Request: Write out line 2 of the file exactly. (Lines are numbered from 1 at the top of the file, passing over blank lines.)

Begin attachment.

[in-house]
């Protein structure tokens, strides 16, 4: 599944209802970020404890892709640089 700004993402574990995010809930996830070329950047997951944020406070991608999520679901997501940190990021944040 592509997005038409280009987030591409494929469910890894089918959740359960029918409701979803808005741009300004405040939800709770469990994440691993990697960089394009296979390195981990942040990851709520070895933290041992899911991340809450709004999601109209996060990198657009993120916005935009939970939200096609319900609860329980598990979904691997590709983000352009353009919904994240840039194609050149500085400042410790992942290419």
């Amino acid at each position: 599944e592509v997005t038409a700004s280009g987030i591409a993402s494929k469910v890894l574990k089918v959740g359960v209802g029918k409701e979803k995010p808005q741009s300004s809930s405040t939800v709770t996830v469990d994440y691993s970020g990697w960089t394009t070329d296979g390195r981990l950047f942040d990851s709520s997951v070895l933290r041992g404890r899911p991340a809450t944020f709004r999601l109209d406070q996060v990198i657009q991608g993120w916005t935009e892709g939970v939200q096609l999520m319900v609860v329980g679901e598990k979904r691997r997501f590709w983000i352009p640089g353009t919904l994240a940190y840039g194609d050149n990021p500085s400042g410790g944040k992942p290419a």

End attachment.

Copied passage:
């Protein structure tokens, strides 16, 4: 599944209802970020404890892709640089 700004993402574990995010809930996830070329950047997951944020406070991608999520679901997501940190990021944040 592509997005038409280009987030591409494929469910890894089918959740359960029918409701979803808005741009300004405040939800709770469990994440691993990697960089394009296979390195981990942040990851709520070895933290041992899911991340809450709004999601109209996060990198657009993120916005935009939970939200096609319900609860329980598990979904691997590709983000352009353009919904994240840039194609050149500085400042410790992942290419």